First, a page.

My chemical engineer who built much of the apparatus I needed in the last plant where I worked before my retirement had a comment he always gave management when asked if we could "do" a certain plant process: "All it takes is time and money." Getting a Sulfuric Acid plant built, up and running will either take a LOT of time, or a LOT of money; probably BOTH.

This is something of which I have no doubt.  But it will need to be done sooner or later and it's an interesting topic.


-Josh

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#16 2018-08-02 11:06:36

Oldfart1939
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Re: Sulfuric Acid on Mars

To all: we really don't need to reinvent the wheel. The chemistry of Sulfuric Acid production is well documented, and straightforward--given easy access to the key starting materials. But--that is the real problem here. Sulfur "has been identified" on Mars, but not in the readily accessible form needed.

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#17 2018-08-02 11:29:57

JoshNH4H
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Re: Sulfuric Acid on Mars

I would say a big part of what happens in a thread like this is that we as a group learn about how sulfuric acid is produced on Earth and think about the ways in which those methods will have to change to adapt to life on Mars.  Not everyone has your experience smile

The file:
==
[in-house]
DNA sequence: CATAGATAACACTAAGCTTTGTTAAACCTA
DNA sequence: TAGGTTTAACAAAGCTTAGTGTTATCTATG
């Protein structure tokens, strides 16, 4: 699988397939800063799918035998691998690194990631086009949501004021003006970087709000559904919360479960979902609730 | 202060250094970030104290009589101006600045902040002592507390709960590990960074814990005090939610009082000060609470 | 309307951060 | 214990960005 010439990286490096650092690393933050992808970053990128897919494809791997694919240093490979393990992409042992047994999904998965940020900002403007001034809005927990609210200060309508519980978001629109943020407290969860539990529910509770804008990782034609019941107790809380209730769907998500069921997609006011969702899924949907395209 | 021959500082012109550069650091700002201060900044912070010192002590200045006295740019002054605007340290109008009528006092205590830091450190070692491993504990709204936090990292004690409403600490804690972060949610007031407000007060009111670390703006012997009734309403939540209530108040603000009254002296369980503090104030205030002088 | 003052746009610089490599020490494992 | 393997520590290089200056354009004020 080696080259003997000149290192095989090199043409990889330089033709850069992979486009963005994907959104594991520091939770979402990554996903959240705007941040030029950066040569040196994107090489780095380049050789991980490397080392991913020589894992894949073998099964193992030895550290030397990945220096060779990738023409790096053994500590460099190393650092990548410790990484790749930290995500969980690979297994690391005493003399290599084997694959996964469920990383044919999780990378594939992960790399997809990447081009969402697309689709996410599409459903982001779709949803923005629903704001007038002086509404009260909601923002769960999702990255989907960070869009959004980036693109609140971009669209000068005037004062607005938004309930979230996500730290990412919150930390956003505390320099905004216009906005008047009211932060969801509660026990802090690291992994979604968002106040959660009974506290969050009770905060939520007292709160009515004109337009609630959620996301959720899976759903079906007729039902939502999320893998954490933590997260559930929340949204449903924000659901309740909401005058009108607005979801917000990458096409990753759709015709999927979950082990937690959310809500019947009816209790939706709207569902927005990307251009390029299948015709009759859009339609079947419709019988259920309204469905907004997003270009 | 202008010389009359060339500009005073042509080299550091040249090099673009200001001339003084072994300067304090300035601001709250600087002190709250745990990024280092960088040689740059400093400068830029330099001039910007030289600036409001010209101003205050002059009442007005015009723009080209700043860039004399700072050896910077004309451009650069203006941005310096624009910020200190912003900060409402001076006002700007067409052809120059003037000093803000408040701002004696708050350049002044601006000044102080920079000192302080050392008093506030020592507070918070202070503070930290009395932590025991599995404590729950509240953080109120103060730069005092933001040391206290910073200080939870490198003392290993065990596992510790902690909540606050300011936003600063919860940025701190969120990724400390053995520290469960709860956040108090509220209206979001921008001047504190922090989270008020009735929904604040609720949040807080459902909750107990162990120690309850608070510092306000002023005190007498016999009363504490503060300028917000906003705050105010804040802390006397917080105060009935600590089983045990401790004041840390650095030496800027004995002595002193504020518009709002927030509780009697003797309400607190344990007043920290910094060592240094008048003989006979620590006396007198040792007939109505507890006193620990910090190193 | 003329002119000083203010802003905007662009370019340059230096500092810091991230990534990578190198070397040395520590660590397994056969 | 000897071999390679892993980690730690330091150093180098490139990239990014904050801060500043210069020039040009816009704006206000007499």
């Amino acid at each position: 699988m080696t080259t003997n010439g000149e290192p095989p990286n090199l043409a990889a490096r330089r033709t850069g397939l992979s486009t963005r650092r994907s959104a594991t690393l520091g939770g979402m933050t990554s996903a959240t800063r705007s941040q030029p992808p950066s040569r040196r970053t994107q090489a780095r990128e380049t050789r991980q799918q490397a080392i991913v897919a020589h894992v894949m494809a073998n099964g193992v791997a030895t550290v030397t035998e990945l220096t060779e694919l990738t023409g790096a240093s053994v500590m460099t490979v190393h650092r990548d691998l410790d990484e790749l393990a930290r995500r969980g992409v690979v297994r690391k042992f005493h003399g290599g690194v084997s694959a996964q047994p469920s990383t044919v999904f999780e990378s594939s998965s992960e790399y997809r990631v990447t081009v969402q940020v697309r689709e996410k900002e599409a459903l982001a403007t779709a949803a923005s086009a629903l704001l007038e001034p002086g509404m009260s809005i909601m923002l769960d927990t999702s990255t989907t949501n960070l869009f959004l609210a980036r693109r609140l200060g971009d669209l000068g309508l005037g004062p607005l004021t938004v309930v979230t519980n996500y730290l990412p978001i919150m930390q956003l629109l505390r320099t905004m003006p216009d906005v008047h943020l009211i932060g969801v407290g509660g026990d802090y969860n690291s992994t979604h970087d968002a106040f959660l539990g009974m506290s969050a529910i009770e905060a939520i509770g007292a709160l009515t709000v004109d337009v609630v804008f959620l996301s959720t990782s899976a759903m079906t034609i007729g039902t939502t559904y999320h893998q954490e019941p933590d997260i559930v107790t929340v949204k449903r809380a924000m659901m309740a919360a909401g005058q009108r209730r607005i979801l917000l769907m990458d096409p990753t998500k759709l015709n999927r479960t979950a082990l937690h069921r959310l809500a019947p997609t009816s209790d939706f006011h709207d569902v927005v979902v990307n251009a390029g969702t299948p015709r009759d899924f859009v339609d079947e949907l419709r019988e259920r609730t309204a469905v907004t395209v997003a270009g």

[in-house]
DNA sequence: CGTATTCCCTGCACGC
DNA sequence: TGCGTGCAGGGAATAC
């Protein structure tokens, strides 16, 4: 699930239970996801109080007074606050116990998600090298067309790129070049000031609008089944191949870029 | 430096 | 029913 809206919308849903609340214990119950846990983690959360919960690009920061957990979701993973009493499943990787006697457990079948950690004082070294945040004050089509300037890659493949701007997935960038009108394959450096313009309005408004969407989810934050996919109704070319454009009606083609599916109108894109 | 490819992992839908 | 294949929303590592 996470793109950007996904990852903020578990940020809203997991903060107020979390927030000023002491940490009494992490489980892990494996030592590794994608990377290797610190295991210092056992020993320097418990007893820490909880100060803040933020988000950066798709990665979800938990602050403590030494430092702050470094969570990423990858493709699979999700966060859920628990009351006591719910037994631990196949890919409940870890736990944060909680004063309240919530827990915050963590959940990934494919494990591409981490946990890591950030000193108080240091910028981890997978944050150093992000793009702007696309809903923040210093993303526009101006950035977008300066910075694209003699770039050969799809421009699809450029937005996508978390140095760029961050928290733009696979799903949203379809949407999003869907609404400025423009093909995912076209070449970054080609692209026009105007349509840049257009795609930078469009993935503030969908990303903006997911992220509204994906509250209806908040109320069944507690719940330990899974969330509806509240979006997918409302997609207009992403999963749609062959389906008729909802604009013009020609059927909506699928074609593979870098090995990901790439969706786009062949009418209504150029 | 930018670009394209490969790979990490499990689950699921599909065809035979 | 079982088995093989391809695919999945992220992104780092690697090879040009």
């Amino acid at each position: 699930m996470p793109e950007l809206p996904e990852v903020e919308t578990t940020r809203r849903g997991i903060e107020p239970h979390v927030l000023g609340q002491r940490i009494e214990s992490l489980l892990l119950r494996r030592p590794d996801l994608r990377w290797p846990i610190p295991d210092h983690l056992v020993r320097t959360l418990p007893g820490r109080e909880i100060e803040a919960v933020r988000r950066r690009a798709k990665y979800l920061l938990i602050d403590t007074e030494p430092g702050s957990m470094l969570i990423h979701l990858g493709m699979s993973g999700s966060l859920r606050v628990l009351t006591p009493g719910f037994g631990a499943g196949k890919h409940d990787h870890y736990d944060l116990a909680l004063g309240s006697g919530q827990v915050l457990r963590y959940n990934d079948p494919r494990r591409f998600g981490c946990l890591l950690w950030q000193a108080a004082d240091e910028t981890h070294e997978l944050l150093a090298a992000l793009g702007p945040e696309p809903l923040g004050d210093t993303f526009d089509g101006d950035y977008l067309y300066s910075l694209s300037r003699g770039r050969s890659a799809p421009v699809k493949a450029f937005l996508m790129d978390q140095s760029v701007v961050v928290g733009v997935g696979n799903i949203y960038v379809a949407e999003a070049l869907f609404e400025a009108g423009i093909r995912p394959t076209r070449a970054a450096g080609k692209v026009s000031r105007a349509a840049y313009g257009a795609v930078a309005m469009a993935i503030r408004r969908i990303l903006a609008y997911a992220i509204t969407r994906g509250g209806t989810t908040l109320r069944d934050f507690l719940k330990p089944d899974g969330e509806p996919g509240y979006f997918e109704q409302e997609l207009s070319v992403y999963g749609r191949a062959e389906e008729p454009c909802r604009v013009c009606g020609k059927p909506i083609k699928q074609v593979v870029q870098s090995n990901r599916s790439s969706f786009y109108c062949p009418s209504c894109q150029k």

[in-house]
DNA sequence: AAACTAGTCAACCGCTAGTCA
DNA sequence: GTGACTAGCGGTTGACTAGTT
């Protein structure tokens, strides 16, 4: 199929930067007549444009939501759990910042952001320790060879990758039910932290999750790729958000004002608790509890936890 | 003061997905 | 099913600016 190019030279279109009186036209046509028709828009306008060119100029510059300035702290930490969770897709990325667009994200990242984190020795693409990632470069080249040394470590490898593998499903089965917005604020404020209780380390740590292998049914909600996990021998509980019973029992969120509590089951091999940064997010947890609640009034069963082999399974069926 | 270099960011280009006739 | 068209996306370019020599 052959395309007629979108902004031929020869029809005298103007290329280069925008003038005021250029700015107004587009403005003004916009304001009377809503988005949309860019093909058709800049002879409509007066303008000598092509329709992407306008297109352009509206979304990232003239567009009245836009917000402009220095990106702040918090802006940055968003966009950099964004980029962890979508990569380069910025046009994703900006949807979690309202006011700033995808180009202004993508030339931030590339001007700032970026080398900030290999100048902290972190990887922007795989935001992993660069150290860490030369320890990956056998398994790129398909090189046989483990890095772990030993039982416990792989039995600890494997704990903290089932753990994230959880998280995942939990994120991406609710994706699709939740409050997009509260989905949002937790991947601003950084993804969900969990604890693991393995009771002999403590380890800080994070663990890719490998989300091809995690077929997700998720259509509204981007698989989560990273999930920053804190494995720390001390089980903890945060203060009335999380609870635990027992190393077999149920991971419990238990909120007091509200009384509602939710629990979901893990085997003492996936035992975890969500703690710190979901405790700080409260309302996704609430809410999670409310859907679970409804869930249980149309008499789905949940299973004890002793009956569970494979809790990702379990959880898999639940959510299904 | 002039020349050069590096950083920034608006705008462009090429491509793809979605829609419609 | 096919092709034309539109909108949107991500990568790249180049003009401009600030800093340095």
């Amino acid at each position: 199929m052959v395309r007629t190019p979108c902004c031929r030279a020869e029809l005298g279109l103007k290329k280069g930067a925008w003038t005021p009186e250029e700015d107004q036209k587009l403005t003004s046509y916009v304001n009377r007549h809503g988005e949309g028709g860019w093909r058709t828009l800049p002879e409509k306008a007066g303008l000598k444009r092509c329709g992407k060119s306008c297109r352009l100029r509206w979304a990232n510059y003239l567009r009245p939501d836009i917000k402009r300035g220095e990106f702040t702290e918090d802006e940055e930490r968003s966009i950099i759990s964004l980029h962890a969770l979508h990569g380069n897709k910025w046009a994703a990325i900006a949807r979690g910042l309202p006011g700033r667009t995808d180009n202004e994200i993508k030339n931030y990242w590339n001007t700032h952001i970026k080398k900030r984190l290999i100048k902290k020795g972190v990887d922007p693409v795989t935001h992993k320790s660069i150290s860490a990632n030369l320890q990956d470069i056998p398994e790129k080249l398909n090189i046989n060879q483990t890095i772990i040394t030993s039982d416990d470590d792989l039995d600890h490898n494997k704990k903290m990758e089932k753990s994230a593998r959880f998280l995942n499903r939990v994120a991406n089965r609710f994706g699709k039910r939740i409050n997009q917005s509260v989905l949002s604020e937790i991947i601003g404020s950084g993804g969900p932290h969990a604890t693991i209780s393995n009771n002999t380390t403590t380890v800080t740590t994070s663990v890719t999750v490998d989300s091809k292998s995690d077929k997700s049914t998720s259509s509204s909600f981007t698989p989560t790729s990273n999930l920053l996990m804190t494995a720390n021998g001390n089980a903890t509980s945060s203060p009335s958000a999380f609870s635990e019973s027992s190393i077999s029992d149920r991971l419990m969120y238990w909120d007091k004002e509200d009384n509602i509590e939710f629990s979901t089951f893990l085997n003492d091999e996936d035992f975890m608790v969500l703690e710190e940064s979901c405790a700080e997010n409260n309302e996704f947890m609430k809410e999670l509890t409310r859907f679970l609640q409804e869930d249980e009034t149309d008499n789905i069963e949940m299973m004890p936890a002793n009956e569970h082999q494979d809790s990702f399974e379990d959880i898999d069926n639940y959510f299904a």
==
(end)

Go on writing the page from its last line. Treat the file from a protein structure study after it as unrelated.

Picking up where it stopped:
-Josh

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#18 2018-08-02 12:28:04

Oldfart1939
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Re: Sulfuric Acid on Mars

Just to clarify: I have been an advocate of using BOTH technologies for Mars, but have become somewhat polarized by the unwillingness of others to adapt an eclectic solution. My view of power generation is I don't care to see the Martian landscape become a giant solar farm as far as the human eye can see. I actually consider both solar farms and wind farms to be producing a different environmental impact: visual pollution.

Last edited by Oldfart1939 (2018-08-02 12:28:46)